In almost six years, the Government has not ratified the Convention. That means it has no effect in law. The Government has finally proposed bringing in measures under a new Domestic Violence and Abuse Bill that would allow for extraterritorial jurisdiction in respect of certain crimes of domestic violence and abuse.
However, the list of offences does not include all crimes of domestic abuse or honour-based violence and does not include murder. That means cases like Seeta’s will remain unsolved and perpetrators remain unpunished.
We believe that this is wrong, discriminatory and contrary to human rights. In the coming weeks, we will be working with Seeta’s family and their lawyers in the UK to challenge the discriminatory nature of the criminal law and with MPs to seek the inclusion of a new legal provision to be included in the forthcoming Domestic Violence and Abuse Bill to replace the outdated Offences Against the Person Act 1861. The current law is incompatible with Articles 2 and 14 (the right to life and to non-discrimination) of the European Convention of Human Rights. We are calling on the Government to take urgent action to ensure that abusive perpetrators who are habitually resident in the UK can be prosecuted for any crime of violence against women abroad.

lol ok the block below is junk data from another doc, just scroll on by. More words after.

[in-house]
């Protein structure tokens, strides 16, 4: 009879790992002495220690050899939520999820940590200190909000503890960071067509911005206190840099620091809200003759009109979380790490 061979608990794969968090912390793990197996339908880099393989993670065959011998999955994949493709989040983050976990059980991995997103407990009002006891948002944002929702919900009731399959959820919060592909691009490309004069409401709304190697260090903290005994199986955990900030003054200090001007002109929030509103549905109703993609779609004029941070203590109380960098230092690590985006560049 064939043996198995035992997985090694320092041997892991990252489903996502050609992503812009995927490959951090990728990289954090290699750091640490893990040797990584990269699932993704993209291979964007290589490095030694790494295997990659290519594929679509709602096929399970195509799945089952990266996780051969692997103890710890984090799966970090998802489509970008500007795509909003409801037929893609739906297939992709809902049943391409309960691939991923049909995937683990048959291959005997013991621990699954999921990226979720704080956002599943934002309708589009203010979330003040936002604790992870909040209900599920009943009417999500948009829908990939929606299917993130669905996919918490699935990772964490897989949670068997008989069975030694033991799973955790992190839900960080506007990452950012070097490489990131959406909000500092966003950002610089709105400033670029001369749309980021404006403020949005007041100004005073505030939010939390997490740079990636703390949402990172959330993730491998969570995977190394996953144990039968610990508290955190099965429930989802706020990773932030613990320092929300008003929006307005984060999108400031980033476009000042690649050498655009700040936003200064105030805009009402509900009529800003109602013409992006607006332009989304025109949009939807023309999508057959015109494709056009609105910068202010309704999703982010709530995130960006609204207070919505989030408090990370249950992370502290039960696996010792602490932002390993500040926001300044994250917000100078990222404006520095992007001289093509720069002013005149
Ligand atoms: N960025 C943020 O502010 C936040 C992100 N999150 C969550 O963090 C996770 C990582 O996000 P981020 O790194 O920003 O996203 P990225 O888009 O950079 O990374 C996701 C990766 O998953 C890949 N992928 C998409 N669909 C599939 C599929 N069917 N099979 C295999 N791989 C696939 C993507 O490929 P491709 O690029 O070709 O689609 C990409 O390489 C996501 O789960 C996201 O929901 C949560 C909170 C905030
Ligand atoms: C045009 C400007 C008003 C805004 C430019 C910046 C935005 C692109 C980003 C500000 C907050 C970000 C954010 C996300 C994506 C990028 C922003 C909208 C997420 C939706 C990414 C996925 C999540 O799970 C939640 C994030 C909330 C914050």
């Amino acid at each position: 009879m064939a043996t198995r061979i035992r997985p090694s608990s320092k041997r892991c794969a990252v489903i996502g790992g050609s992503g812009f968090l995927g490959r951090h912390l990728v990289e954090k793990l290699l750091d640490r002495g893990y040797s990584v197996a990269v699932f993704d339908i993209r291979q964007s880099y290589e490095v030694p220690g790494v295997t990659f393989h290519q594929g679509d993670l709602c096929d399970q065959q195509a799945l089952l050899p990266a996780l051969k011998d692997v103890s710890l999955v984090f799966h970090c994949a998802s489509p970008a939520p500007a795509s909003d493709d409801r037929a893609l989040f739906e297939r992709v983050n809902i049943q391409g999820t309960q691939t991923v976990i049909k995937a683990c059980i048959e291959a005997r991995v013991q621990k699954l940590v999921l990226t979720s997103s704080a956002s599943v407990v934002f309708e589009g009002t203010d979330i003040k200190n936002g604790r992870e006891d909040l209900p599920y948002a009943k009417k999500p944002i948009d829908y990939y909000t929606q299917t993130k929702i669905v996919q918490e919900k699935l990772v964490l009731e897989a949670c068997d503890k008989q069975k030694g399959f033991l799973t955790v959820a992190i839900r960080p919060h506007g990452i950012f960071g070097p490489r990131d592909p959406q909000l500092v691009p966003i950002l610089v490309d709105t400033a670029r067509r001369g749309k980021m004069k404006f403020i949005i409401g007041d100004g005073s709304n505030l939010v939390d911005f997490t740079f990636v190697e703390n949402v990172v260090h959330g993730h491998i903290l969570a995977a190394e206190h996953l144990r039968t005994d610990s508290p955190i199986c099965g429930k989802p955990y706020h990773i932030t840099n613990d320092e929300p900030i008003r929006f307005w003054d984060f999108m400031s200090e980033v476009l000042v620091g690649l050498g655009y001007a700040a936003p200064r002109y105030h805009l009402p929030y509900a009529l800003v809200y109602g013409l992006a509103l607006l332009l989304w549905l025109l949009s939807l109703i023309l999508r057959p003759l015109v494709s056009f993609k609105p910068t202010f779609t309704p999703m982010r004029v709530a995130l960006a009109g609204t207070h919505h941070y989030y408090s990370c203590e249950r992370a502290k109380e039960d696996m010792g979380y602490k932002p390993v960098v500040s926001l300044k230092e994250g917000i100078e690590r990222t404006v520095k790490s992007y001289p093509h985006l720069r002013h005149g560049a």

Will you join us?
Seeta’s family desperately need your support to continue their legal fight and campaign for justice.
You can support the campaign them in the following ways:
- Support SBS in seeking urgent reforms on law and social policy on honour-based violence committed against British nationals abroad. Please raise the issues within your organisations, Unions and in your workplace and with other relevant persons;
- Affiliate to this campaign; join the Justice4Seeta mailing list and follow us on Twitter and Facebook
- Please donate to the Seeta Kaur Justice Fund c/o of SBS. The family is in urgent need of funds to finance legal actions in India in the absence of any state support here or in India. You can donate via the Justice4Seeta Just Giving page